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Original author(s)Benjamin Satterfield
Trystan Kosmynka
Developer(s)Apple Inc.
Stable release
3.3.0 / March 9, 2023; 15 months ago (2023-03-09)[1]
Operating system
Available in33 languages[1]
List of languages
English, Arabic, Catalan, Croatian, Czech, Danish, Dutch, Finnish, French, German, Greek, Hebrew, Hindi, Hungarian, Indonesian, Italian, Japanese, Korean, Malay, Norwegian Bokmål, Polish, Portuguese, Romanian, Russian, Simplified Chinese, Slovak, Spanish, Swedish, Thai, Traditional Chinese, Turkish, Ukrainian, Vietnamese
TypeApplication testing service

TestFlight is an online service for over-the-air installation and testing of mobile applications, currently owned by Apple Inc. and only offered to developers within the iOS Developer Program.[2][3][4] Developers sign up with the service to distribute applications to internal or external beta testers, who can subsequently send feedback about the application to developers.[4][5][6] The TestFlight SDK additionally allows developers to receive remote logs, crash reports and tester feedback.[7]

TestFlight initially supported testing of Android and iOS applications, but since March 2014, Apple has retracted support for Android.[8][9] As of 2015, applications must be published for TestFlight using Xcode, and testers must be invited using iTunes Connect.[4]

Developers can also provide a TestFlight invitation code to testers via email or a web page.[10] When the link is opened on an iPhone with the TestFlight app installed, a tester can directly install the beta app on their device. Developers can build beta tester groups directly using the App Store and Xcode integration and publicize these invitation links.

After invitation, up to 100 internal testers (with up to 30 devices each) and 10,000[11] external beta testers can download and test the application build. Up to 100 apps can be tested at a time, internally or externally. Testers may be grouped and separate builds created for each group. The TestFlight application for iOS notifies testers when new builds are available, features to focus on, and enables sending of feedback.[4]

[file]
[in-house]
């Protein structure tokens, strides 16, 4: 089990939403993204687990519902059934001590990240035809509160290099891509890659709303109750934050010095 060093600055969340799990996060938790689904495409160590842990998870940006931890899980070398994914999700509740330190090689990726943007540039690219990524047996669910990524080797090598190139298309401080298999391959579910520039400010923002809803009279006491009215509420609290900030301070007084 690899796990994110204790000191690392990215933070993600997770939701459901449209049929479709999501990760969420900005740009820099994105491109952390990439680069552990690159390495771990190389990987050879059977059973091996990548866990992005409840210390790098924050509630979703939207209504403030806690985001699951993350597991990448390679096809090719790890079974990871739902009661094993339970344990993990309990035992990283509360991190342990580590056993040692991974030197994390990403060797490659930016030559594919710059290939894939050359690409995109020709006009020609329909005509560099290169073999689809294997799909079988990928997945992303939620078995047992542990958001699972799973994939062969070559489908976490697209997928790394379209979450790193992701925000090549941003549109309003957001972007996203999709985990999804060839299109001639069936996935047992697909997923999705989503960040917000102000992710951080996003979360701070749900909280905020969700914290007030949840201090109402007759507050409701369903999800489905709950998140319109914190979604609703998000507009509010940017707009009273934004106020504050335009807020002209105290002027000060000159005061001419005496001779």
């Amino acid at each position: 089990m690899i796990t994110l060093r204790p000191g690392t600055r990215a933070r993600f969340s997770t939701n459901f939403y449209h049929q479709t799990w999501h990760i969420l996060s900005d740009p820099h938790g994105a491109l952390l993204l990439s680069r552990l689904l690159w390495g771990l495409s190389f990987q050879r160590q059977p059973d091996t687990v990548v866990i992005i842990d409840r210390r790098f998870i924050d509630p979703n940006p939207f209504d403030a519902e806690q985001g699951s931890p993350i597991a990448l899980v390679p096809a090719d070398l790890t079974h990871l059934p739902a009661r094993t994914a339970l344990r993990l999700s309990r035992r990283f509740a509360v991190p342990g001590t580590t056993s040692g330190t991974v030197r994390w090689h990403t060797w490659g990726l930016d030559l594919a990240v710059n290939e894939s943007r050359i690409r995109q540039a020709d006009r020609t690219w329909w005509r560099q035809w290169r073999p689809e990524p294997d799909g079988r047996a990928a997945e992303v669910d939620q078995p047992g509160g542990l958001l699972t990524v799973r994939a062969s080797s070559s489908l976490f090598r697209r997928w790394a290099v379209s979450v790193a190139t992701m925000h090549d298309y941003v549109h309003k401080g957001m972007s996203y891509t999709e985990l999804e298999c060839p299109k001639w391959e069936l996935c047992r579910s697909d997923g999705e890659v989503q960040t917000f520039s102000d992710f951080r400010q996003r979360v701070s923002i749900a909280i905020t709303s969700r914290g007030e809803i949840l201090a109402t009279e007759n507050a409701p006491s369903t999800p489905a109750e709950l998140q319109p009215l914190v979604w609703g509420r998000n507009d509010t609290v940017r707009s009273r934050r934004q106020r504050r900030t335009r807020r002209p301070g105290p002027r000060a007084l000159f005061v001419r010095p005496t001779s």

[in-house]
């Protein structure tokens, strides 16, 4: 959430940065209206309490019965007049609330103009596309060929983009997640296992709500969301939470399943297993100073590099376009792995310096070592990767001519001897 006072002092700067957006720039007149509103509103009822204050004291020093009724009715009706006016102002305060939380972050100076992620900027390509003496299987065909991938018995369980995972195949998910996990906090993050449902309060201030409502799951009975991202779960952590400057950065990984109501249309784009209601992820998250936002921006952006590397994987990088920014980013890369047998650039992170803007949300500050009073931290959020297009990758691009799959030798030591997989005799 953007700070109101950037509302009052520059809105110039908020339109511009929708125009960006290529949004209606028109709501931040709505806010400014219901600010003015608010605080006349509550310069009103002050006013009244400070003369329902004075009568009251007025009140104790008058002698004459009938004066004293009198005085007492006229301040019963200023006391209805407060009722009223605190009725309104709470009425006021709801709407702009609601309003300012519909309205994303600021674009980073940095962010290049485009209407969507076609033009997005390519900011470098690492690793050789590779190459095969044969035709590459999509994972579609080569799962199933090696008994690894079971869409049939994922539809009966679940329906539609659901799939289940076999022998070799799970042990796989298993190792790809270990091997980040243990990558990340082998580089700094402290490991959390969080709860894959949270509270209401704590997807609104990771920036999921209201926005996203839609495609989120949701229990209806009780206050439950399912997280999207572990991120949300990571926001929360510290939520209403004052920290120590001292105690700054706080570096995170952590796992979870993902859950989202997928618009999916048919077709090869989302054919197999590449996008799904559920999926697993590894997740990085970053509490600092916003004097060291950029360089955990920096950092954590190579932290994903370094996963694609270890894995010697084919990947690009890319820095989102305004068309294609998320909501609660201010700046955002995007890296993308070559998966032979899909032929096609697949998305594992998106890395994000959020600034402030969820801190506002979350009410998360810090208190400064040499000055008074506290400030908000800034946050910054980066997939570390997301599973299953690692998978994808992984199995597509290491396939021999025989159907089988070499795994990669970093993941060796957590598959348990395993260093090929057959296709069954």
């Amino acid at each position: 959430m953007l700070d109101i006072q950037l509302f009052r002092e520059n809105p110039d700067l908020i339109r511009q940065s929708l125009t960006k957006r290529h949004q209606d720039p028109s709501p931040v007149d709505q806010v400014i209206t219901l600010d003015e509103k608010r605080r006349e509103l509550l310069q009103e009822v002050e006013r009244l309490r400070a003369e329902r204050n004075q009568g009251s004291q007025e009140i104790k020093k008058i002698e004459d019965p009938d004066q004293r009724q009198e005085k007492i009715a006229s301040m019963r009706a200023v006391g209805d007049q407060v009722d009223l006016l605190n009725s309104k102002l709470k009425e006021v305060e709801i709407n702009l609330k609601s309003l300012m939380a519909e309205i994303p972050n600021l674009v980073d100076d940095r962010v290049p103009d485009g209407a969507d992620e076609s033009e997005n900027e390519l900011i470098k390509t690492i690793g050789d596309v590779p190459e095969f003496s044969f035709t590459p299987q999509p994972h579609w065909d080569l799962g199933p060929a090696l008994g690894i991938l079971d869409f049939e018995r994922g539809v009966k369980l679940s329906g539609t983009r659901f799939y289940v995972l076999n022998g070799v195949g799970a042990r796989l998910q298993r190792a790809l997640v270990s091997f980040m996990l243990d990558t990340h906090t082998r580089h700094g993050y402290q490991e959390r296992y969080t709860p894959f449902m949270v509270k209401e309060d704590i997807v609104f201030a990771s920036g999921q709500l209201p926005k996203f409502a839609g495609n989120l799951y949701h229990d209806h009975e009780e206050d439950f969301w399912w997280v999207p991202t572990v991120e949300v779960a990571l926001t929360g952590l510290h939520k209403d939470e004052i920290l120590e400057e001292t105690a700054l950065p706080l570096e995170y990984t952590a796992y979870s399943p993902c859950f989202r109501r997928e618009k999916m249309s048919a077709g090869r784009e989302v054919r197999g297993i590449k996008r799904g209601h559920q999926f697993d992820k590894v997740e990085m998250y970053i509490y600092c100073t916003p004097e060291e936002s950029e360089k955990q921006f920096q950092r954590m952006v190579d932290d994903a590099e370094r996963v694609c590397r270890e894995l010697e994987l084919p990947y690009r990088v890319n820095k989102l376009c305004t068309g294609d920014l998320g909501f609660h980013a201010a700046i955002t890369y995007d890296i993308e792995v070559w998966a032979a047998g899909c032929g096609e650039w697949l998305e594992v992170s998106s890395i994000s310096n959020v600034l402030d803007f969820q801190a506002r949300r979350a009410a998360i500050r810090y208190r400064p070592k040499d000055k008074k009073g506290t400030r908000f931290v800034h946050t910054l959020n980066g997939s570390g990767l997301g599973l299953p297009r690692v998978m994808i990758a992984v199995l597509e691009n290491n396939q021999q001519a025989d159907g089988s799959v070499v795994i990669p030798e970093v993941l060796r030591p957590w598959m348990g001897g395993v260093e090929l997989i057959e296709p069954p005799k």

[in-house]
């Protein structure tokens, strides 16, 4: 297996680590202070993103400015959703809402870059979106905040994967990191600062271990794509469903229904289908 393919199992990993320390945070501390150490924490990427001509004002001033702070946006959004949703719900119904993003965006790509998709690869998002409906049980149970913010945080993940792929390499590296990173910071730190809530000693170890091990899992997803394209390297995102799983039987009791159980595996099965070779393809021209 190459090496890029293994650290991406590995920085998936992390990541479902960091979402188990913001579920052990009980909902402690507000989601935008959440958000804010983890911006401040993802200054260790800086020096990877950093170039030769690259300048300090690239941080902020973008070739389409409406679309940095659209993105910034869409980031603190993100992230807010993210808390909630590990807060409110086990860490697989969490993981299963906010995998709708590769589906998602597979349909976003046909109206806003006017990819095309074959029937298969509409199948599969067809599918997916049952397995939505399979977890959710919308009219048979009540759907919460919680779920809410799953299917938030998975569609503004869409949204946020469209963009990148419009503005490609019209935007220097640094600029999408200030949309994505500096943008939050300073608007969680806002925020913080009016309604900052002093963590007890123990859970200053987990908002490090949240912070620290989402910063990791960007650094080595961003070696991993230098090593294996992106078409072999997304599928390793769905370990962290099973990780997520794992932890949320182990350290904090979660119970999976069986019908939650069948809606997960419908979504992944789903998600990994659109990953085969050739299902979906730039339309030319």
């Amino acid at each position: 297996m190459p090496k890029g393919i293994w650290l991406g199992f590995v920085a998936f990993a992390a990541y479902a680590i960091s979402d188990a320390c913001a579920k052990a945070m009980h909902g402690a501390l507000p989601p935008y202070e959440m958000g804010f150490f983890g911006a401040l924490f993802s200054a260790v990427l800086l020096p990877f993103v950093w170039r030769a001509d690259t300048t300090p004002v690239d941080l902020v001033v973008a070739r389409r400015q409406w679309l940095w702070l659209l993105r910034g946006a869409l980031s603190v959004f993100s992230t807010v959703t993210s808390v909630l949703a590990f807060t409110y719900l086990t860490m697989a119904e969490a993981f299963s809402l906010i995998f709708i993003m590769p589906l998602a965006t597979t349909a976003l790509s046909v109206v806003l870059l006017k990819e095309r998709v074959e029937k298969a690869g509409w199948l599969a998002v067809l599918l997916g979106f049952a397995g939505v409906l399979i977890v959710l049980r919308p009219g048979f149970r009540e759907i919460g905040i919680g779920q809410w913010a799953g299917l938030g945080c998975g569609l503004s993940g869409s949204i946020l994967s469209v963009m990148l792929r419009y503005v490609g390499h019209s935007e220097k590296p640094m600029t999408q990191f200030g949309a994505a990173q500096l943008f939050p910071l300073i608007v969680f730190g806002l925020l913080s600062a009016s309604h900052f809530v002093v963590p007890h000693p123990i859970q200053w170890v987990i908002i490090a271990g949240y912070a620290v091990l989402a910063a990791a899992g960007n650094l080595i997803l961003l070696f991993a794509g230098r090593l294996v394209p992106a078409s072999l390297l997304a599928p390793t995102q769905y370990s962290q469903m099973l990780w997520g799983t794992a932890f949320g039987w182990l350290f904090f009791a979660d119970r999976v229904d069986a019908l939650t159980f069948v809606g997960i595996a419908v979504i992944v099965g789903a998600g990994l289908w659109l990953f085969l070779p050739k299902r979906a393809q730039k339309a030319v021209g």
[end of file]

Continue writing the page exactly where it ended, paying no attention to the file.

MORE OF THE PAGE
TestFlight was founded by Benjamin Satterfield and Trystan Kosmynka on December 23, 2010, and was designed as a single platform to test mobile applications on Android and iOS devices.[12] It was acquired by Burstly in March 2012, and thereby gained the resources necessary to launch TestFlight Live.[12]

In 2011, Burstly raised $7.3 million from Upfront Ventures, Rincon Venture Partners, Softbank Capital and others.[9] Apple Inc. acquired Burstly in February 2014, and terminated support for Android as of March 2014.[8][9] Apple also shut down FlightPath (a mobile analytics solution and a replacement to TestFlight Live) and SkyRocket (a mobile application monetization platform) the same month.[9][13]

On 17 December 2023, several terabytes of pre-release iOS apps were discovered on the Wayback Machine, having been mirrored from 2012 to 2015 when TestFlight's servers had mistakenly made them publicly accessible. It was dubbed the "Teraleak" or "Terascrape", similar to Nintendo's Gigaleak from 3 years prior.[14] This content was later removed from the Internet Archive on January 4, 2024.[15]


  1. ^ a b "TestFlight on the App Store". App Store. March 9, 2023. Retrieved April 3, 2023.
  2. ^ Turner, James (December 12, 2011). Developing Enterprise iOS Applications: iPhone and iPad Apps for Companies and Organizations. "O'Reilly Media, Inc.". ISBN 978-1-4493-2583-1.
  3. ^ Yeung, Ken (February 21, 2014). "Apple confirms that it has acquired TestFlight creator Burstly". The Next Web.
  4. ^ a b c d "TestFlight". Apple Developer. Retrieved April 3, 2023.
  5. ^ Esposito, Dino (May 14, 2012). Architecting Mobile Solutions for the Enterprise. Microsoft Press. ISBN 978-0-7356-7336-6.
  6. ^ Manning, Jonathon; Buttfield-Addison, Paris; Nugent, Tim (December 10, 2014). Swift Development with Cocoa: Developing for the Mac and IOS App Stores. "O'Reilly Media, Inc.". ISBN 978-1-4919-0970-6.
  7. ^ Murray, Jeff W. (July 26, 2012). Game Development for iOS with Unity3D. CRC Press. ISBN 978-1-4398-9220-6.
  8. ^ a b Garun, Natt (January 26, 2015). "Apple to close the old standalone TestFlight beta testing service next month". The Next Web.
  9. ^ a b c d Perez, Sarah; Lawler, Ryan; Etherington, Darrell (February 21, 2014). "TestFlight Owner Burstly Acquired By Apple". TechCrunch. AOL.
  10. ^ Jain, Ashutosh (June 27, 2019). "TestFlight App | 65+ Redeem Invitation Codes [2022 List]". Tiny Quip. Retrieved December 3, 2022.
  11. ^ Miller, Chance (July 31, 2017). "Apple expands TestFlight tester limit to 10,000 users". 9to5Mac. Retrieved September 15, 2017.
  12. ^ a b Constine, Josh (March 5, 2012). "Why Did TestFlight Sell To Burstly? "We Couldn't Change The App Ecosystem Alone"". TechCrunch. AOL.
  13. ^ Lunden, Ingrid (March 13, 2014). "After Apple Acquisition, Burstly's SkyRocket Users Get 90-Day Notice". TechCrunch. AOL.
  14. ^ "Apple TestFlight servers from 2012 to 2015 leak, containing terabytes of data". Eurogamer.net. December 18, 2023.
  15. ^ https://web.archive.org/web/20240000000000*/https://d193ln56du8muy.cloudfront.net/ipas/

See also[edit]